One year after the cybercrime underground slashed the price of a stolen identity by as much as 37 percent due to a glut in the black market, the price tag for a pilfered ID has inched upward again.
Network security would be relatively simple if it weren't for end users. But just when IT...
It’s getting a lot harder to be impressed by the latest piece of malware or cyber threat...
Area 1 Security, a security startup created by three ex-NSA agents and pros from Disney...
A new REMnux project initiative provides Docker images of Linux applications useful for malware analysis, with the goal of making it easier for investigators start using malware forensics tools that otherwise might be awkward to set up.
Two new surveys show how easy enterprises make it for attackers to steal vast quantities of data with just a few successful breaches of employee machines: Employees typically are given far more access to sensitive data than they need to get their jobs done, and enterprises don't do enough to track access behavior.
When a retailer’s credit card systems get breached by hackers, banks usually can tell which merchant got hacked soon after those card accounts become available for purchase at underground cybercrime shops.
Everyone has the right to privacy, said Troels Oerting, head of the Europol’s European Cybercrime Center (EC3), at Georgetown Law’s Cybercrime2020 conference. However, he went on, if you break your contract with society, that right can be taken away.
A new report from the U.S. Treasury Department found that a majority of bank account takeovers by cyber thieves over the past decade might have been thwarted had affected institutions known to look for and block transactions coming through Tor, a global communications network that helps users maintain anonymity by obfuscating their true location online.
Phones from low-cost, third-tier vendors in Asia and Africa have been affected, but that doesn't mean it can't happen here.
Paul Kocher, one of the country’s leading cryptographers, says he thinks the explanation for the world’s dismal state of digital security may lie in two charts.
The field of incident response, forensics, and malware analysis is full of thrilling hunts and exciting investigations where you have an opportunity to aggressively pursue the activities of adversaries. While technical acumen certainly supports these efforts, a truly successful execution requires both a well-crafted process and detailed documentation of the journey through that process.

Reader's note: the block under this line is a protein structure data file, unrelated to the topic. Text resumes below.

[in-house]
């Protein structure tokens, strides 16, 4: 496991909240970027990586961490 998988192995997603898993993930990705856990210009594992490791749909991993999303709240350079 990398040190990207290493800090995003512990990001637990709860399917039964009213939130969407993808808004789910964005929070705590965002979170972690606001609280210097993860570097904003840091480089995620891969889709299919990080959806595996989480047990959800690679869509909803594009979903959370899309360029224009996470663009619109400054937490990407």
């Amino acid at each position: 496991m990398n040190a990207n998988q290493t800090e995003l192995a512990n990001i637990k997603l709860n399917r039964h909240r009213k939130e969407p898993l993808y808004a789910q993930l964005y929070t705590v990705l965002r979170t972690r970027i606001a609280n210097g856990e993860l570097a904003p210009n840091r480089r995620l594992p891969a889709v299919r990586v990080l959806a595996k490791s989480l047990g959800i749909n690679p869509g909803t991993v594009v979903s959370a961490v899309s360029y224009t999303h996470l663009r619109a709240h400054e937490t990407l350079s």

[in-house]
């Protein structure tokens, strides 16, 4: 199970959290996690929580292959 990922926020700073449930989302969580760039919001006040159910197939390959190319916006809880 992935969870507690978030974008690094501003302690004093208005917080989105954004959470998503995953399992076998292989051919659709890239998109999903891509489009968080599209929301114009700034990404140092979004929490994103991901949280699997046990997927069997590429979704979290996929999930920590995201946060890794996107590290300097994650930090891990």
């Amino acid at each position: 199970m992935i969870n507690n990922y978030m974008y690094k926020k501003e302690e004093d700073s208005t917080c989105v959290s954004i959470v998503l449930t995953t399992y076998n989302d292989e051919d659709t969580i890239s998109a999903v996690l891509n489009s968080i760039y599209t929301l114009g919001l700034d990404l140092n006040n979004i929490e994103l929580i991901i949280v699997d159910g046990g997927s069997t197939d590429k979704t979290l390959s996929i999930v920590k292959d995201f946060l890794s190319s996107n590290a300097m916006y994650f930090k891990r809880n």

Abuse of privileged accounts has been understood for a long time to be a major security concern, since it opens up broad access to an organization’s data and IT resources. Up to now, however, the focus has mainly been on how this applies to the so-called insider threat.
Underground cybercrime shops that sell credit and debit card accounts stolen from retailers are slashing prices and promoting their own Black Friday and Cyber Monday sales as fraudsters gear up for the busy holiday shopping season.
We live in a world today where individuals’ movements and locations are being recorded in many different ways. These movements and locations are commonly being used as evidence in civil, criminal, and domestic litigation. It is of paramount importance that anyone who is involved in litigation that uses cellular location evidence understands the appropriate and inappropriate use of this type of location data.
Yes, I understand why passwords are universally despised: the strains they put on our memory, the endless demand to update them, their sheer number. I hate them, too. But there is more to passwords than their annoyance. In our authorship of them, in the fact that we construct them so that we (and only we) will remember them, they take on secret lives.
A study of published intelligence on three major malware families used in Russia's cyberespionage operations shows a highly coordinated, targeted, and stealthy strategy.
We live in a world today where individuals’ movements and locations are being recorded in many different ways. These movements and locations are commonly being used as evidence in civil, criminal and domestic litigation. It is of paramount importance that anyone who is involved in litigation that uses cellular location evidence understands the appropriate and inappropriate use of this type of location data.
ISIS members have proven exceptionally difficult to track due a proper use of technology tools, like application for encryption, social media platforms and encrypted instant messaging platforms. Recently the media announced that ISIS has released a manual for its militants, titled “How to Tweet Safely Without Giving out Your Location to NSA," that explain how avoid surveillance.